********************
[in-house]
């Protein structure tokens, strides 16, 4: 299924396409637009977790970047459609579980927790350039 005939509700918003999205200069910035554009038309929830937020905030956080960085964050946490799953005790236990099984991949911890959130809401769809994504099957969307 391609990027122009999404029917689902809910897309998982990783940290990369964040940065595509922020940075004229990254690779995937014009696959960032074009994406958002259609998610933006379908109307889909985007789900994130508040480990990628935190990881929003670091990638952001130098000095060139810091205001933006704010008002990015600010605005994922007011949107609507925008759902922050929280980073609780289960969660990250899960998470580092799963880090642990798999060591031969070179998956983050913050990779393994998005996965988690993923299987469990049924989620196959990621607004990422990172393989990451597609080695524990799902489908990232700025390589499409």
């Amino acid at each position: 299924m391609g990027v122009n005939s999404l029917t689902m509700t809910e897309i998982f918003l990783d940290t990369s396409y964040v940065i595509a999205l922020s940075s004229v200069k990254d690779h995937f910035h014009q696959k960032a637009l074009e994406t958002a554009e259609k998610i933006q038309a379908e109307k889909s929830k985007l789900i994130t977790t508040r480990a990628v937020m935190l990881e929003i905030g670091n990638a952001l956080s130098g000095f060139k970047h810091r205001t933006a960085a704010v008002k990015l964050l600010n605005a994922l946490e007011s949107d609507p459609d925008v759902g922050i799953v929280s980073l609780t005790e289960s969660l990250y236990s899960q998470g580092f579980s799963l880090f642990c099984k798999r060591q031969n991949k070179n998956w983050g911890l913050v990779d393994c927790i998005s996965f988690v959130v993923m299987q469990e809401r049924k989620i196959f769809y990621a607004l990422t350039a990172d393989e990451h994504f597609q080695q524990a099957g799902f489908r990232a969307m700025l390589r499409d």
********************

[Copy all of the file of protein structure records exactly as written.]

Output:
[in-house]
């Protein structure tokens, strides 16, 4: 299924396409637009977790970047459609579980927790350039 005939509700918003999205200069910035554009038309929830937020905030956080960085964050946490799953005790236990099984991949911890959130809401769809994504099957969307 391609990027122009999404029917689902809910897309998982990783940290990369964040940065595509922020940075004229990254690779995937014009696959960032074009994406958002259609998610933006379908109307889909985007789900994130508040480990990628935190990881929003670091990638952001130098000095060139810091205001933006704010008002990015600010605005994922007011949107609507925008759902922050929280980073609780289960969660990250899960998470580092799963880090642990798999060591031969070179998956983050913050990779393994998005996965988690993923299987469990049924989620196959990621607004990422990172393989990451597609080695524990799902489908990232700025390589499409």
């Amino acid at each position: 299924m391609g990027v122009n005939s999404l029917t689902m509700t809910e897309i998982f918003l990783d940290t990369s396409y964040v940065i595509a999205l922020s940075s004229v200069k990254d690779h995937f910035h014009q696959k960032a637009l074009e994406t958002a554009e259609k998610i933006q038309a379908e109307k889909s929830k985007l789900i994130t977790t508040r480990a990628v937020m935190l990881e929003i905030g670091n990638a952001l956080s130098g000095f060139k970047h810091r205001t933006a960085a704010v008002k990015l964050l600010n605005a994922l946490e007011s949107d609507p459609d925008v759902g922050i799953v929280s980073l609780t005790e289960s969660l990250y236990s899960q998470g580092f579980s799963l880090f642990c099984k798999r060591q031969n991949k070179n998956w983050g911890l913050v990779d393994c927790i998005s996965f988690v959130v993923m299987q469990e809401r049924k989620i196959f769809y990621a607004l990422t350039a990172d393989e990451h994504f597609q080695q524990a099957g799902f489908r990232a969307m700025l390589r499409d």